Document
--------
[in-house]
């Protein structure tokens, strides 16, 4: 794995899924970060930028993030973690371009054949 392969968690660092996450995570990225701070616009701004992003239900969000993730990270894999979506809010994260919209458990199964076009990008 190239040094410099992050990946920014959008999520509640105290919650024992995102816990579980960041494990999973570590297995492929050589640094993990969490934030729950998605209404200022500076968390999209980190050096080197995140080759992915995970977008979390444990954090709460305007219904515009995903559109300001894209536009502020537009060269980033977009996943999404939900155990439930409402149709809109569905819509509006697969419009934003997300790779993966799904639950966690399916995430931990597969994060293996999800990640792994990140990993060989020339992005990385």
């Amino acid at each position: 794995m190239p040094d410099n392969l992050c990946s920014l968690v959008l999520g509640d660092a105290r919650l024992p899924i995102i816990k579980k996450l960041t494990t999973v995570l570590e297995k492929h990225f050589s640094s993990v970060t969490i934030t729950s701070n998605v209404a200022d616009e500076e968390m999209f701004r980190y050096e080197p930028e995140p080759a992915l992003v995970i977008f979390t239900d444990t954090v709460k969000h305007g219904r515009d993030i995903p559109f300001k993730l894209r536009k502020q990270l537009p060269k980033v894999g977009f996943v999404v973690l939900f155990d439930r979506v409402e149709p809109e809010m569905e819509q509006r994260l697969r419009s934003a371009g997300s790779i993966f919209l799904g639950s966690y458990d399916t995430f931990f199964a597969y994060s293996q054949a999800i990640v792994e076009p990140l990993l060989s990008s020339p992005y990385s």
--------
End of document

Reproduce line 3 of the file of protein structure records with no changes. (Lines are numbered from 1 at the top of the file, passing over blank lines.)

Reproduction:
């Amino acid at each position: 794995m190239p040094d410099n392969l992050c990946s920014l968690v959008l999520g509640d660092a105290r919650l024992p899924i995102i816990k579980k996450l960041t494990t999973v995570l570590e297995k492929h990225f050589s640094s993990v970060t969490i934030t729950s701070n998605v209404a200022d616009e500076e968390m999209f701004r980190y050096e080197p930028e995140p080759a992915l992003v995970i977008f979390t239900d444990t954090v709460k969000h305007g219904r515009d993030i995903p559109f300001k993730l894209r536009k502020q990270l537009p060269k980033v894999g977009f996943v999404v973690l939900f155990d439930r979506v409402e149709p809109e809010m569905e819509q509006r994260l697969r419009s934003a371009g997300s790779i993966f919209l799904g639950s966690y458990d399916t995430f931990f199964a597969y994060s293996q054949a999800i990640v792994e076009p990140l990993l060989s990008s020339p992005y990385s």